Tragic mass shootings are a political issue

Staff Editorial

Though it almost certainly wasn’t his intent, Republican presidential hopeful Jeb Bush shined a terrifying light on the issue of American gun violence while speaking in South Carolina last week.

“Look, stuff happens,” Bush said. “There’s always a crisis, and the impulse is always to do something and it’s not always the right thing to do.”

“Stuff happens.” Let that sink in for a moment. A gunman opened fire at Umpqua Community College in Oregon on Thursday, killing 10 (including himself), and the reaction is “stuff happens.”

It would be easy to spin this into an attack on Bush and other right-leaning Americans. The truth of the matter is mass shootings happen at a horrific rate in all manner of public spaces in this country and, from the outside looking in, we feel like nobody in power is racing to do anything about it.

In the aftermath of the shooting, the Washington Post reported that it was the 294th mass shooting in America in just 274 days. The Post counted any incidents in which four or more people were killed or injured by guns, including the shooter(s).

To be fair, there is actually something of an educated observation in the second part of Bush’s quote. It is absolutely possible to hastily pass harmful legislation in the wake of a tragedy.

The various government surveillance measures that came after the Sept. 11 attacks exemplify this.

But, as the numbers show, the Oregon shooting wasn’t an isolated incident. It was merely the latest in an epidemic of gun violence in this country.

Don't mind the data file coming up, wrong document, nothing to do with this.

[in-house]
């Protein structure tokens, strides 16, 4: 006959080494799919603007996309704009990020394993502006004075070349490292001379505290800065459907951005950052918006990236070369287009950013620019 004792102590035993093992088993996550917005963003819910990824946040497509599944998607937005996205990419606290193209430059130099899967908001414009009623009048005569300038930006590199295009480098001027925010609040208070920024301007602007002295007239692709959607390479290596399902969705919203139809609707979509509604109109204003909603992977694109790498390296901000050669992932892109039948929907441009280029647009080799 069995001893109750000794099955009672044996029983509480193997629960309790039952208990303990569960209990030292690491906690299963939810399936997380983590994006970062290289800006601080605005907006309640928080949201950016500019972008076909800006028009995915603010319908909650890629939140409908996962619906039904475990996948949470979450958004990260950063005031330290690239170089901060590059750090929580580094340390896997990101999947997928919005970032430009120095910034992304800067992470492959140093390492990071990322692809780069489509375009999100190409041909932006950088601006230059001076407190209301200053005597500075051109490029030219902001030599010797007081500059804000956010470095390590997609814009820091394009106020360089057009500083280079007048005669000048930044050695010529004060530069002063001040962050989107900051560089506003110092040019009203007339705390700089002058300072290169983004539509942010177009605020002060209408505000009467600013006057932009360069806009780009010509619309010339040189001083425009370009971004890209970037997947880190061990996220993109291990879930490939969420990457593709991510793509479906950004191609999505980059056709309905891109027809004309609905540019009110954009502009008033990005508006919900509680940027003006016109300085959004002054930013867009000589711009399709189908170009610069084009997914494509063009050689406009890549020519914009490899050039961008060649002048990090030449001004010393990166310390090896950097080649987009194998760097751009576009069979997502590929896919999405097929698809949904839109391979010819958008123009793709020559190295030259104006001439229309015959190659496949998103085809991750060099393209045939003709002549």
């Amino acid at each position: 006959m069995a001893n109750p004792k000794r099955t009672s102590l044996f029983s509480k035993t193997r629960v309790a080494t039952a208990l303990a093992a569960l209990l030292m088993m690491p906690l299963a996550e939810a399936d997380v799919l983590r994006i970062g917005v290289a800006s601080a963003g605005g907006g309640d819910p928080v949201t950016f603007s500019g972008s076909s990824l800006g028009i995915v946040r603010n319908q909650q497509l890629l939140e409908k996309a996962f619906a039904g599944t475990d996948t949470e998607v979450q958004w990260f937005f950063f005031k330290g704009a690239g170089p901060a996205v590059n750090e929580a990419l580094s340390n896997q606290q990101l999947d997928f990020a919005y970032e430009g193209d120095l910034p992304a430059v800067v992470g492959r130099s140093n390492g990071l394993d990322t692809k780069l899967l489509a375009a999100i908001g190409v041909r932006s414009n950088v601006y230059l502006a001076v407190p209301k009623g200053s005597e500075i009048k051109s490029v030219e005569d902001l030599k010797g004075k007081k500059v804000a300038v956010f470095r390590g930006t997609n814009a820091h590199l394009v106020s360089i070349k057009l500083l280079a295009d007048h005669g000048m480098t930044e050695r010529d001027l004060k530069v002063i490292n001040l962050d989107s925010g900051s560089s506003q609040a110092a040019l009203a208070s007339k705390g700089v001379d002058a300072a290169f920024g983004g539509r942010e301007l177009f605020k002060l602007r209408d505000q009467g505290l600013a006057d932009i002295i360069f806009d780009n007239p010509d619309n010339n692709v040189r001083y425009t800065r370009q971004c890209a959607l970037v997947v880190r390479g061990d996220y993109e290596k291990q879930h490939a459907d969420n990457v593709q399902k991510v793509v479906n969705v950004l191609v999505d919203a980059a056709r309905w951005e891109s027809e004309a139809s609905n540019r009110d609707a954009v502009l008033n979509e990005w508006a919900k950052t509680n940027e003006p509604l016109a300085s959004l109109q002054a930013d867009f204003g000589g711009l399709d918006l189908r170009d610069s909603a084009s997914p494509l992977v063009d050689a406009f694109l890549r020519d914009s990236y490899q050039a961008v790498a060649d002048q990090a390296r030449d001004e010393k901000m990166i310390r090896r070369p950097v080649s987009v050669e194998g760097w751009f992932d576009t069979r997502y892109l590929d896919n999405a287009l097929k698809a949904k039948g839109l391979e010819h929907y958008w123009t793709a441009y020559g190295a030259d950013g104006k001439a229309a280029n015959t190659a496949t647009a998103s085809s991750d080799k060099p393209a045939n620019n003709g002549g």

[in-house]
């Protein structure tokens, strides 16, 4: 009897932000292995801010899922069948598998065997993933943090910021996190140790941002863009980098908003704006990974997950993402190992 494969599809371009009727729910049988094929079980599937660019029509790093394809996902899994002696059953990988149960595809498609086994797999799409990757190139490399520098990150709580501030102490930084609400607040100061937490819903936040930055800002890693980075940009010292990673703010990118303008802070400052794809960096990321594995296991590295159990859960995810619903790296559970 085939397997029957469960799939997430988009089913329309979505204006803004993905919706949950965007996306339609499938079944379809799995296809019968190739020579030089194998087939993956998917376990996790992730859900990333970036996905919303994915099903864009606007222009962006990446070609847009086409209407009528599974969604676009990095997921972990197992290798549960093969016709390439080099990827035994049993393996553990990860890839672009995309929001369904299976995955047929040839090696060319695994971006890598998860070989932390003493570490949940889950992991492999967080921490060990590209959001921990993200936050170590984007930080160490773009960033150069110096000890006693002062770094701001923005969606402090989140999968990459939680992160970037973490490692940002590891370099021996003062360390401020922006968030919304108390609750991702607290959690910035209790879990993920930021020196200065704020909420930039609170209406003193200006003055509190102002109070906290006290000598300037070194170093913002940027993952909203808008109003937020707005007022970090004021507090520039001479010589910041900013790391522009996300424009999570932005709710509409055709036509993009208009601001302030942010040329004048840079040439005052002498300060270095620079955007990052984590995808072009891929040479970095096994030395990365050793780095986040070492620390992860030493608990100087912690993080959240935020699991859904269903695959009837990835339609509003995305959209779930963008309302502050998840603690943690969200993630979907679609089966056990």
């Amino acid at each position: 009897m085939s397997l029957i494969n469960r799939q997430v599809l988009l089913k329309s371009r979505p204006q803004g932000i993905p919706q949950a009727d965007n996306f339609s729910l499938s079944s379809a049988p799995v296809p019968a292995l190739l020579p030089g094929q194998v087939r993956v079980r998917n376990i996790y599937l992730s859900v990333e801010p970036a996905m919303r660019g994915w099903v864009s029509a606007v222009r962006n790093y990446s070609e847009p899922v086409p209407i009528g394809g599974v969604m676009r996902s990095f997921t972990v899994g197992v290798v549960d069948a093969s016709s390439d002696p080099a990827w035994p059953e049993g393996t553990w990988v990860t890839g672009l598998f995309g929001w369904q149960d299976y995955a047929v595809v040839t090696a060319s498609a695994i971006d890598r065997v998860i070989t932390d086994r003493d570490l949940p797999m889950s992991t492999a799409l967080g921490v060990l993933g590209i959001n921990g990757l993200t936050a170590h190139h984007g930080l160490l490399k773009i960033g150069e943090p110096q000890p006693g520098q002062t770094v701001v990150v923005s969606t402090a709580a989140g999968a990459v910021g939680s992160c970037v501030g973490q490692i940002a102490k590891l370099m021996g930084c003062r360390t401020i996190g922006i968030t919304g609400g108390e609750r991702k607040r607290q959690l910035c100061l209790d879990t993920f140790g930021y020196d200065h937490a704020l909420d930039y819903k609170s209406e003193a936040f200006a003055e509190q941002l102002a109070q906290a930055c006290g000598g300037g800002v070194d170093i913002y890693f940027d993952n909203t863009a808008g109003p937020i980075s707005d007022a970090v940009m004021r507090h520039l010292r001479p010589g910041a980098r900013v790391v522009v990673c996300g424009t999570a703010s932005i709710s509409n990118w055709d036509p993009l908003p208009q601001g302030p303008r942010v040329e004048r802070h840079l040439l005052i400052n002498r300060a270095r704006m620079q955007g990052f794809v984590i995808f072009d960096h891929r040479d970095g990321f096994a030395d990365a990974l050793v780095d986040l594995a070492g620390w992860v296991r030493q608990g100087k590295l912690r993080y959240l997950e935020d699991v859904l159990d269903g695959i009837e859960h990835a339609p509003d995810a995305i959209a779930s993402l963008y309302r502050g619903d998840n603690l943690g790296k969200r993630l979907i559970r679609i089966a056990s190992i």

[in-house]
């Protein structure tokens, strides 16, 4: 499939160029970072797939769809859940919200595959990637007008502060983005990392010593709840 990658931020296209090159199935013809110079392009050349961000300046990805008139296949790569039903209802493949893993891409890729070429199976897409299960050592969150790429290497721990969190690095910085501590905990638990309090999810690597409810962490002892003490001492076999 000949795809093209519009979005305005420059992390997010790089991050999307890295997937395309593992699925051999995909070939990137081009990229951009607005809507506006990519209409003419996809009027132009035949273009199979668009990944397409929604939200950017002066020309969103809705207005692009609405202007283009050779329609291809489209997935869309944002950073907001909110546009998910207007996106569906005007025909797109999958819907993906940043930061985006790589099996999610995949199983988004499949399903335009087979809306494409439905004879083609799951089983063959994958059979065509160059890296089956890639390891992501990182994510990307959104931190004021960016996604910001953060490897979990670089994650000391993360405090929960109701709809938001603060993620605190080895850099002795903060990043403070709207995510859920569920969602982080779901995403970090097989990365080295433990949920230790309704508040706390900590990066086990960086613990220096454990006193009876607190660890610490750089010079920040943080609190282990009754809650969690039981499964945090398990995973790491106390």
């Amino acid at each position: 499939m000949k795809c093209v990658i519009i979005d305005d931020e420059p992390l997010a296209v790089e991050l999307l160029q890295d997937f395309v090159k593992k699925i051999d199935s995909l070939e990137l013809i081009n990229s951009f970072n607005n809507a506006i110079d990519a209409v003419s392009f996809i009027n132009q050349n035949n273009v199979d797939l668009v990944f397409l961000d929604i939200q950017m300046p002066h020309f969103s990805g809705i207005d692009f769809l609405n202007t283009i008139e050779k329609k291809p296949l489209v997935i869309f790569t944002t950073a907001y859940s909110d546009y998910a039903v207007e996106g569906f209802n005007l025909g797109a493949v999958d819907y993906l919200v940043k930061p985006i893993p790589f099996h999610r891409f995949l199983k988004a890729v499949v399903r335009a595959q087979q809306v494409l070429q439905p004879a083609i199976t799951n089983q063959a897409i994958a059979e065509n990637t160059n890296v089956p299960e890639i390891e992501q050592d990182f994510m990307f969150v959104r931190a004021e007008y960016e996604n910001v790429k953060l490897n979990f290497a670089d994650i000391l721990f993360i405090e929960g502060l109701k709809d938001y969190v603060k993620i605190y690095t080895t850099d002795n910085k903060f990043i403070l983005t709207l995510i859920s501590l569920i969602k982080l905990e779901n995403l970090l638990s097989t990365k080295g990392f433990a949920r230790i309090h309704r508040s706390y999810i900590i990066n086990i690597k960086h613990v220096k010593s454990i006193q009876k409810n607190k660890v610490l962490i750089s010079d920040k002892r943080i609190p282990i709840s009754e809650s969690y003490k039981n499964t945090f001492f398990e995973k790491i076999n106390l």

As college students, The Sunflower staff no longer feels safe going to class, knowing it is increasingly likely each day could be our last.

And it isn’t just university campuses. We all know about the Aurora movie theater and the Sandy Hook Elementary School shootings.

It’s easy to feel like no public area is safe anymore.

Bush’s quote demonstrates the worst part of all of this: We’ve become so numb to these frequent attacks that they barely register as anything more than “stuff happens” to many of us.

It’s obvious to us that stricter regulations on the legal acquisition of firearms are needed. In first-world countries where it’s more difficult (but still possible) to own guns, this doesn’t happen nearly as often.

Yes, we’ve all heard “if you outlaw guns, only outlaws will have guns.” If you build a dam, there will eventually be cracks, but that doesn’t mean we should just let the water flow freely.

And if it’s true that “the only way to stop a bad guy with a gun is a good guy with a gun,” then the good guys who legally own firearms in all 50 states aren’t doing their jobs.

Umpqua Community College allows concealed-carry on its campus, and thus is not one of the defenseless “gun-free zones” opponents of gun control malign. Starting in 2017, Wichita State will also allow concealed-carry.

We don’t know if a mass shooting will ever occur here. What we do know is that, if legislators continue their trend of ambivalence to preventable tragedies, the possibility will always exists, and that scares us.